Sunday, 10 January 2010

One World

This is one of the finest anthologies of short stories I have ever read. In fact am not a very good reader of short stories and writings; I used to think it is a lazy form of writing meant for mediocre writers and people who have got no good things to do with their spare time. Besides, because I have a major background in Mass Communications and minor in Print Journalism, I find it very difficult to read short stories and writings. As a Print Journalist you are wired to read and write as long as from here to Mount Kilimanjaro.

However, I am completely very wrong in my assessment of the short story genre of literature because with the ‘One World’, it is an entirely different experience altogether. I was completely proved wrong beyond whatever! Every single story featured in the anthology is quite mesmerising, interesting and reflects in detail the rich cultural backgrounds and experiences of the writers. It is a cornucopia of knowledge and an amalgamation of diverse interesting experiences and a melting point of cultural understanding and appreciation.

As a Nigerian, I am in fact fascinated by the fact that Nigerian writers like Chimamanda Ngozi Adichie, Molara Woods, Jude Dibia and Ovo Adagha dominated the anthology with interesting and true-to-life stories that reflects everyday life Of Nigerians in Nigeria and Diaspora. That however made meaningless of the title of the anthology. Chimamanda Ngozi Adichie in her unique style explored the struggle of a young Nigerian who was trying to shed her African roots and culture in the United States while Molara Woods delved into the ups and downs of being a partner of an activist in Nigeria during the military era. The contributions of other writers are better read than reviewed. The dominance of Nigerians in the book could not have come at a better time than this when Nigeria is being labelled a terrorist country due to an ugly incident that occurred in Michigan, United States December last. The book is therefore a testimony to the fact that something good can still come out of Nigeria despite all odds and a consolation to millions of Nigerians that despite the ugly incident, they are still a force to be reckoned with in other fields especially in the literary field.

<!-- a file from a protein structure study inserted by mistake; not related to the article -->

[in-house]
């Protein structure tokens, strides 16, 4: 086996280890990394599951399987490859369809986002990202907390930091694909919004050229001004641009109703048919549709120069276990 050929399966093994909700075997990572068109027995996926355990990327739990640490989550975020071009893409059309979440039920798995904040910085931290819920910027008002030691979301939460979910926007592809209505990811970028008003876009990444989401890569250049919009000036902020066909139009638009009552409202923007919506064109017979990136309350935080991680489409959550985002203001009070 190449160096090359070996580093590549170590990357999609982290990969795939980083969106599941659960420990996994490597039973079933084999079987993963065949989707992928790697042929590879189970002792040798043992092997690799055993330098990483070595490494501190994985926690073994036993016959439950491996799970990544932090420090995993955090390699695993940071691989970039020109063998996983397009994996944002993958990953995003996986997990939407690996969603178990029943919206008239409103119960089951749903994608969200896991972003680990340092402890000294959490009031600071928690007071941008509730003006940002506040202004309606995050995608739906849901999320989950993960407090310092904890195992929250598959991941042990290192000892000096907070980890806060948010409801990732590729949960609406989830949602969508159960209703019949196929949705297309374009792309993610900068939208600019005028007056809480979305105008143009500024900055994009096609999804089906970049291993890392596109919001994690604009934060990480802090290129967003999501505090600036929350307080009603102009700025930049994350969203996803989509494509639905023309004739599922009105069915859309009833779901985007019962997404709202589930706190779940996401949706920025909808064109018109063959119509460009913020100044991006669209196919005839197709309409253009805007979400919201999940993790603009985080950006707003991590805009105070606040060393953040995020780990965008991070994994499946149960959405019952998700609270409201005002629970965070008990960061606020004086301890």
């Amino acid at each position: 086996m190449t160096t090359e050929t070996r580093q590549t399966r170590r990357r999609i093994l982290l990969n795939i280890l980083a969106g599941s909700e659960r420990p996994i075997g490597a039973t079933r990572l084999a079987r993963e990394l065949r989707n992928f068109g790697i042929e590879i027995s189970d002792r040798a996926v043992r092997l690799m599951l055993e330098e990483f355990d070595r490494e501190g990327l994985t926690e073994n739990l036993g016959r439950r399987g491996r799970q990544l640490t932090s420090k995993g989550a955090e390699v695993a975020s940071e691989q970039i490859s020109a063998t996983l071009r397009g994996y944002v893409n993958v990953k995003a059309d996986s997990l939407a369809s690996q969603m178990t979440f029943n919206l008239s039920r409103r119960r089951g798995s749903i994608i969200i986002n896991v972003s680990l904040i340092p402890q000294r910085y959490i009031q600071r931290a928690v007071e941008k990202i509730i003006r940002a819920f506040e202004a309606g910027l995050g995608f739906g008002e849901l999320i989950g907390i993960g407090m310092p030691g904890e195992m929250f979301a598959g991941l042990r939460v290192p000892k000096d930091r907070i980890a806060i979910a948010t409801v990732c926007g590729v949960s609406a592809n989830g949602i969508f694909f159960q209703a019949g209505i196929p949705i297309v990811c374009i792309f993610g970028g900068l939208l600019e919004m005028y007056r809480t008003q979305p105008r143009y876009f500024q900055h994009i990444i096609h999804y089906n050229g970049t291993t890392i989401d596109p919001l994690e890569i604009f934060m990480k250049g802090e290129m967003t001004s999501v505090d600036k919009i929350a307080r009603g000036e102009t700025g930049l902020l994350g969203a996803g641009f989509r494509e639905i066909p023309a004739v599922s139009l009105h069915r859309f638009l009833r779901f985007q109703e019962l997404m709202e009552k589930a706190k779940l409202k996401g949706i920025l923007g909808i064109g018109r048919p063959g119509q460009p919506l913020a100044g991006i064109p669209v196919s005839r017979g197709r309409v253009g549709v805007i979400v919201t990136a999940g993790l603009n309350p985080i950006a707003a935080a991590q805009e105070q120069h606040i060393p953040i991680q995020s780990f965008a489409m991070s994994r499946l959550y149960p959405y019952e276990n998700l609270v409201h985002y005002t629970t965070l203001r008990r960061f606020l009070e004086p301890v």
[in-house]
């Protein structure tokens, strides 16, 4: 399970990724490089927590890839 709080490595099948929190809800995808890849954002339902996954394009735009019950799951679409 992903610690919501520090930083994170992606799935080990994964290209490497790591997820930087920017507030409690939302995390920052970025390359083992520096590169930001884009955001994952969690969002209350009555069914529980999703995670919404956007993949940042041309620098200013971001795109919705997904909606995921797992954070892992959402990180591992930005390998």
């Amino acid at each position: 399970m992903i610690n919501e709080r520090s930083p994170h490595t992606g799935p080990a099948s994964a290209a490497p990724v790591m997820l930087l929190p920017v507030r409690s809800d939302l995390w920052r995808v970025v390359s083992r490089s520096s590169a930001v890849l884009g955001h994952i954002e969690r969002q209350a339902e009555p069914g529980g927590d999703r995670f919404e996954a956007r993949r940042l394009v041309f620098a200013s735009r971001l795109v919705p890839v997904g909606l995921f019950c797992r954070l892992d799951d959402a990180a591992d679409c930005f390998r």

It is fascinating too that the royalties from the book which is an anthology of 23 short stories from 23 different authors who came from 14 different countries in five continents would go to the healthcare charity, Médecins Sans Frontières. This is very interesting bearing in mind what the charity stands for. Médecins Sans Frontières (MSF) is an independent international medical humanitarian organisation that delivers emergency aid in more than 60 countries to people affected by armed conflict, epidemics, natural or man-made disasters or exclusion from healthcare.

The anthology is therefore a welcomed development and very good cum successful attempt to contribute to humanitarian work as well as bringing together different voices from different parts of the world for the purpose of entertaining with their various interesting short stories which cuts a across their various cultural experiences and milieu. The stories are simply fascinating and told in clarity and intensity of human experience. The book published by the New Internationalist features the work of such interesting writers like Elaine Chiew, Molara Wood, Martin A Ramos, Henrietta Rose-Innes, Lauri Kubuitsile, Chimamanda Ngozi Adichie, Shabnam Nadiya, Ravi Mangla, Chika Unigwe, Dipita Kwa, Vanessa Gebbie, Sequoia Nagamatsu, Jude Dibia, Konstantinos Tzikas, Petina Gappah, Ken N Kamoche, Lucinda Nelson Dhavan, Adetokunbo Gbenga Abiola, Skye Brannon, Wadzanai Mhute, Ivan Gabriel Reborek, Ovo Adagha and Jhumpa Lahiri.

Cover Photo Courtesy Of New Internationalist.

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